Research interests:

second language teaching & learning; linguistic identity; bilingualism; teacher education

My latest project: Project-based learning in an advanced German class

Posted: May 18th, 2015 | Author: | Filed under: academia, teaching | No Comments »

This Winter semester I took on a new teaching assignment: an advanced German class called Senior Projects in Language. The title is a placeholder. Each year the faculty member who teaches the course gives it a unique name. However, this placeholder name intrigued me and I decided that there was no better name for a senior course in German, especially if the focus of the course were project-based learning!

Project-based learning in the second language classroom is not new. It has been used in second language classrooms for over thirty years. In German, the term is handlungsorientierter Unterricht (action-oriented teaching). It speaks to the active learning that takes place when students are involved in projects. Experiential learning provides concrete ways for students to learn the language while pursuing topics of interest.

My specific challenge for this class was the small enrollment (4 students), the lack of familiarity the students would have with project-based learning (PBL) and my own limited experience with PBL. To give the class structure, I had each student create a video, a multimodal presentation and a website. The students co-created the rubrics for these assignments in German at the beginning of the semester. I supported them with class sessions on web 2.0 tools, activities to improve their German and lessons on pop culture. We profited from the support of a teaching assistant who taught lessons on translation and comic books. These classes were interspersed with peer feedback sessions in which the students reviewed each others’ work. While this was new to them, they caught on quickly. Most of all, they thoroughly enjoyed exploring their own topics and sharing their learning with their classmates, an audience of other German learners (another advanced class) and the wider world (since their videos and websites are on the internet). They learned to talk about their projects, their learning, and what they felt made a good final product – all in German!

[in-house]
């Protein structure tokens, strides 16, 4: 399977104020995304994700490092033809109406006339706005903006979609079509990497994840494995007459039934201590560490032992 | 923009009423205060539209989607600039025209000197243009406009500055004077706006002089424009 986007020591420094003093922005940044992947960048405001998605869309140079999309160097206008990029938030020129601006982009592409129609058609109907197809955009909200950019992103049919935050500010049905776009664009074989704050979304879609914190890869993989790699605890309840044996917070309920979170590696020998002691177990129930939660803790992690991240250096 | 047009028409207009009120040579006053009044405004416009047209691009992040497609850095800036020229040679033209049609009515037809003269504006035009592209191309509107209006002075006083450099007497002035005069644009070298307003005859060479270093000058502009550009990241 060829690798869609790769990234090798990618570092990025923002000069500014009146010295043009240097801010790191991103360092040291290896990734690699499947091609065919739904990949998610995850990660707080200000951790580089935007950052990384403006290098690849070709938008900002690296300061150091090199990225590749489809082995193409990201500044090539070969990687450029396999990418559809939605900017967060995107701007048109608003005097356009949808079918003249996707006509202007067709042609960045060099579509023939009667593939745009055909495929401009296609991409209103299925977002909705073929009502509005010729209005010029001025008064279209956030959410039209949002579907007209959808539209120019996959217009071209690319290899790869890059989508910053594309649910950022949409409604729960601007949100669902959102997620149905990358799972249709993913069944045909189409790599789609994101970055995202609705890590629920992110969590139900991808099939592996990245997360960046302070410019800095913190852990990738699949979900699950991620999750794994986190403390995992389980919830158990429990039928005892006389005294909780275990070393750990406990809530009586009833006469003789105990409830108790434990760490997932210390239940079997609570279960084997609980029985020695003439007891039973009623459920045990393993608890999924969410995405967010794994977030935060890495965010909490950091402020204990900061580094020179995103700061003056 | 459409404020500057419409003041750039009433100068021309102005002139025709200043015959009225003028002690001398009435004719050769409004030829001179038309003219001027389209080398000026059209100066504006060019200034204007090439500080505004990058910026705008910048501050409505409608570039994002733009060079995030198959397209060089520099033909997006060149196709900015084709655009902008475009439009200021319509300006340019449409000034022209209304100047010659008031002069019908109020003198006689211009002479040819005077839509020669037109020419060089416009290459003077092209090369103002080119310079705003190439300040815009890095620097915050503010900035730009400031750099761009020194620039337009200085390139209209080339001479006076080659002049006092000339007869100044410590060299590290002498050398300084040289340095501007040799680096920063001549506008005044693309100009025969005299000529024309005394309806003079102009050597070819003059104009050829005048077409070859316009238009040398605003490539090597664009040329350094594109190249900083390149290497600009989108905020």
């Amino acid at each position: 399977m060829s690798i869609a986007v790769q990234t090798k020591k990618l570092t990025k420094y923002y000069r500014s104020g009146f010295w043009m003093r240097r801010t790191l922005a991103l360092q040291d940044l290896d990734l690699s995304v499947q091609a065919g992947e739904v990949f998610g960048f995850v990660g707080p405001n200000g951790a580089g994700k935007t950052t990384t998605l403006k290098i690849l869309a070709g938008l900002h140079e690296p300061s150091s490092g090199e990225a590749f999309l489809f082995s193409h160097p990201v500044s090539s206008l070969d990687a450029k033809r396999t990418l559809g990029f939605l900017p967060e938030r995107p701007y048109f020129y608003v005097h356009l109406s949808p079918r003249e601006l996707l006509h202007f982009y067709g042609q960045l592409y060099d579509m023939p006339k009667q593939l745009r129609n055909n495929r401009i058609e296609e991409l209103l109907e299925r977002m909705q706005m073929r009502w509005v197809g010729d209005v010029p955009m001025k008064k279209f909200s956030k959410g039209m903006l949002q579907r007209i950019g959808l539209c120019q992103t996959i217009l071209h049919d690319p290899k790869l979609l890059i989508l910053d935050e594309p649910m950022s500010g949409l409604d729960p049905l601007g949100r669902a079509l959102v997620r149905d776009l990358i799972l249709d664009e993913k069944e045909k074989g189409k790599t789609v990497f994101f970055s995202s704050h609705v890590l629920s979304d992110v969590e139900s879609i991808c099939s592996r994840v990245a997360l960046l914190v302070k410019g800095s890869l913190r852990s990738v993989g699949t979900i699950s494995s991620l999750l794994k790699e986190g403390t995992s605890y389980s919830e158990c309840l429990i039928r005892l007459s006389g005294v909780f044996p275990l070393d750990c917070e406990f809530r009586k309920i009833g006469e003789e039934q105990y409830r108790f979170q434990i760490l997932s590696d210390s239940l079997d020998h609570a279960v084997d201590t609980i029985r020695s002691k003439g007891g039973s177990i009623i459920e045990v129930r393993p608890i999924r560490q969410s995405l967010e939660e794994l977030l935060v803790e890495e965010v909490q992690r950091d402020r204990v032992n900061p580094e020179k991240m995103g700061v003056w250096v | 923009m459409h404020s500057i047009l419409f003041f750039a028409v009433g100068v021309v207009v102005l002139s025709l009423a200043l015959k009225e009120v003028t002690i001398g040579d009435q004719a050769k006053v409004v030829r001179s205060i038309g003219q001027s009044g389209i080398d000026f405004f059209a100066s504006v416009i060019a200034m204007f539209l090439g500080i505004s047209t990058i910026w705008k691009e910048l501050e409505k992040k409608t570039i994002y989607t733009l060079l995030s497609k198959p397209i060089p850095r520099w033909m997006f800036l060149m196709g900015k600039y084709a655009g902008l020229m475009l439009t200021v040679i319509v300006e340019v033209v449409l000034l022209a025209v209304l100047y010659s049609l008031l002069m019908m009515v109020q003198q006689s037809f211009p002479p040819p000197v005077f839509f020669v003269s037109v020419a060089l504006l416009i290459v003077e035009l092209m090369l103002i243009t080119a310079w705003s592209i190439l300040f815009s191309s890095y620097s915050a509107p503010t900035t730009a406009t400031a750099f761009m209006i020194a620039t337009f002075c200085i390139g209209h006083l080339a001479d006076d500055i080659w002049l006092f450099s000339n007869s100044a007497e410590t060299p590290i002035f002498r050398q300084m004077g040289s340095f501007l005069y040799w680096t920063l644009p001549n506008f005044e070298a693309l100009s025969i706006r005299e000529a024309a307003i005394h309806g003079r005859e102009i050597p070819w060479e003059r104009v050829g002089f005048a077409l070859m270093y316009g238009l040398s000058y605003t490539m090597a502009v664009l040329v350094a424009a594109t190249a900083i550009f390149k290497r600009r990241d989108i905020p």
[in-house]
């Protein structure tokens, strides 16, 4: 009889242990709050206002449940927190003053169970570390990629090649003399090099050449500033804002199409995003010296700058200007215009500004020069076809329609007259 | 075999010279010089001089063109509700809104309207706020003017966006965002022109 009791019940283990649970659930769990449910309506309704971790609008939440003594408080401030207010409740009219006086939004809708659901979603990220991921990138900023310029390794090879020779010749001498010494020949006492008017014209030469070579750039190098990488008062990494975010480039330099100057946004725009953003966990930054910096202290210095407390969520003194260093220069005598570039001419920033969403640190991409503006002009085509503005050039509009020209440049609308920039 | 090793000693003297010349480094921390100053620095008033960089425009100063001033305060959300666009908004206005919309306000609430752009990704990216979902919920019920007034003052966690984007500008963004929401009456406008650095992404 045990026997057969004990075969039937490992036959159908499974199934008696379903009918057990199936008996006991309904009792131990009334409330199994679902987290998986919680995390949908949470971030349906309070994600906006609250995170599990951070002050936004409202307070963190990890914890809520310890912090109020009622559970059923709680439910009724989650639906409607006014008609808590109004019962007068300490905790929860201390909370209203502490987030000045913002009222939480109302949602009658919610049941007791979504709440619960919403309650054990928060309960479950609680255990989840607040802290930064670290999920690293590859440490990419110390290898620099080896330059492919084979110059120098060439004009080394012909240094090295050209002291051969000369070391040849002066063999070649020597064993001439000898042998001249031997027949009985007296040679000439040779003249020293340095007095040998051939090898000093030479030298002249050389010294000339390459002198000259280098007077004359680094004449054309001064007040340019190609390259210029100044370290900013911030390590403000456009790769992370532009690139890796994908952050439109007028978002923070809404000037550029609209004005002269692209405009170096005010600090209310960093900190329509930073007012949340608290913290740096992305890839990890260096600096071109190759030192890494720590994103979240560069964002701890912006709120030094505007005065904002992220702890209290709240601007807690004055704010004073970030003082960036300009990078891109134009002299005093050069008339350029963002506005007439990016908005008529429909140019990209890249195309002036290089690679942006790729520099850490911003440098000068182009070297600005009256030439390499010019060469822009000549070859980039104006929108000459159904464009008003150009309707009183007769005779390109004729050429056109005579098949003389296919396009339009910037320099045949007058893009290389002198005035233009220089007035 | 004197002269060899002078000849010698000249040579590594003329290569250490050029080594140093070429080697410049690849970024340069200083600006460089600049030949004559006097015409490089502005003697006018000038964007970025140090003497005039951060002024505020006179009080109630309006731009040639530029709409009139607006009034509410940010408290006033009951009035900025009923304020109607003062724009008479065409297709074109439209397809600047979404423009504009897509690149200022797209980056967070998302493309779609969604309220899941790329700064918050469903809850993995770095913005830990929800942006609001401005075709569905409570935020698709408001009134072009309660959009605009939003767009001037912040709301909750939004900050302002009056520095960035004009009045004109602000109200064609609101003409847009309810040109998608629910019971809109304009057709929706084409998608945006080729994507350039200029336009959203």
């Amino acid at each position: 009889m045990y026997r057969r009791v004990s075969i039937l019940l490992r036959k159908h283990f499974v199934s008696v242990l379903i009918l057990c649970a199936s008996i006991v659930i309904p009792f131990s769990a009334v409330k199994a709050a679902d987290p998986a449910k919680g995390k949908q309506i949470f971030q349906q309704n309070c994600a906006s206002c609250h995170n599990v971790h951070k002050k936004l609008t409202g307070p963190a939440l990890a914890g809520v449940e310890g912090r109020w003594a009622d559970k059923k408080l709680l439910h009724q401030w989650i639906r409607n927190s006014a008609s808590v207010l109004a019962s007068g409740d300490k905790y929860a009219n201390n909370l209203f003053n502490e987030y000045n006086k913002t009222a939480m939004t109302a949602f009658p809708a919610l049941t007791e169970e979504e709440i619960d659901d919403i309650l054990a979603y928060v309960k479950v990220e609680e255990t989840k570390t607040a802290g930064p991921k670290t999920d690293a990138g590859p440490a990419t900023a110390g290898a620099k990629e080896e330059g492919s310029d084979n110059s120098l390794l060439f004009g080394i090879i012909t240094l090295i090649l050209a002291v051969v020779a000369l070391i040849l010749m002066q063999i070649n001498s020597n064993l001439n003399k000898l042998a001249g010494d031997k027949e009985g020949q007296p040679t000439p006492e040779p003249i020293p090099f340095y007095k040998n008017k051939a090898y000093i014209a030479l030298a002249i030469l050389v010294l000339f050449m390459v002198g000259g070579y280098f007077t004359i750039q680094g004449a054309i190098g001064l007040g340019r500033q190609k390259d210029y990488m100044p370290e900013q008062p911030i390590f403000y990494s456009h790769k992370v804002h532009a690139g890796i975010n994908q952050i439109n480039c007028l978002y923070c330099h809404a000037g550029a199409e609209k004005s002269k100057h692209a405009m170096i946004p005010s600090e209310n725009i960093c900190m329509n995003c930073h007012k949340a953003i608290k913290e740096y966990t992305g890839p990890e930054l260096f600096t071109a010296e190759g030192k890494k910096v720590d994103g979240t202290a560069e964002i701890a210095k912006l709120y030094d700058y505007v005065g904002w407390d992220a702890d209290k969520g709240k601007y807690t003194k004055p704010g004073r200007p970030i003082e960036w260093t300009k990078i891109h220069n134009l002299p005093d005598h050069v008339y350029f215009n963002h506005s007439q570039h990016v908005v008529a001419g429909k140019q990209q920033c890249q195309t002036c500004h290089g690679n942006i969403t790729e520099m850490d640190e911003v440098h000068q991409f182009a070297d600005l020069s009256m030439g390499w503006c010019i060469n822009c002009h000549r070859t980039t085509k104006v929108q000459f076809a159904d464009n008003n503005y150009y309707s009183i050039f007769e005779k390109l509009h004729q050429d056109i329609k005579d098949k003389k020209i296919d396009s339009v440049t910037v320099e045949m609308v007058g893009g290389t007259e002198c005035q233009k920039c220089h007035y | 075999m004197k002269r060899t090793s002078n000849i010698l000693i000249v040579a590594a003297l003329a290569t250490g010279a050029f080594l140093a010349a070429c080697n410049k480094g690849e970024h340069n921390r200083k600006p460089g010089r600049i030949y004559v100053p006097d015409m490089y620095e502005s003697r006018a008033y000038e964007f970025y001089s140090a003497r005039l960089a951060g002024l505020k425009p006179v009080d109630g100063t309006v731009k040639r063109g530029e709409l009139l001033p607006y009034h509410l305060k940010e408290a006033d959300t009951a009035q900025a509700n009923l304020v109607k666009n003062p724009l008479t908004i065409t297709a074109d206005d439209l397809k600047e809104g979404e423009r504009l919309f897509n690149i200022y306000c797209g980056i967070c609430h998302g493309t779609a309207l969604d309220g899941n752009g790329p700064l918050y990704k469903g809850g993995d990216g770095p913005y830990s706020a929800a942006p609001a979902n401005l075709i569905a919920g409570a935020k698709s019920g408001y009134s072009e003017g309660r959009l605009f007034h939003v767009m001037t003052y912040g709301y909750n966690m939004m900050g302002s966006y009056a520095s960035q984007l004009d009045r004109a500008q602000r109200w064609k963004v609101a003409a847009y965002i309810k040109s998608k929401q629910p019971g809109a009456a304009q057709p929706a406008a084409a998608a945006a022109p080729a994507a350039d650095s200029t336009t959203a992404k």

In the end, my small number of students were a blessing since I was able to allow each student to pursue the project s/he chose. Their lack of experience with PBL was quickly overshadowed by their strong passion for their projects. The experience of designing a project-based learning course helped me to expand my teaching repertoire. Looking back, I can see things that I would like to have done differently, knowing now that some students need more structure than others and students work best when the class lessons directly support their projects. Overall, however, I consider the design of this semester’s course to be a success and can’t wait for a second opportunity to teach this course.

Update: I didn’t get a second opportunity to teach this class, because I got a job in a different faculty, but I did go on to work with the subsequent instructors in the design of the course. As well, I have a chapter coming out about that first experience. Stay tuned!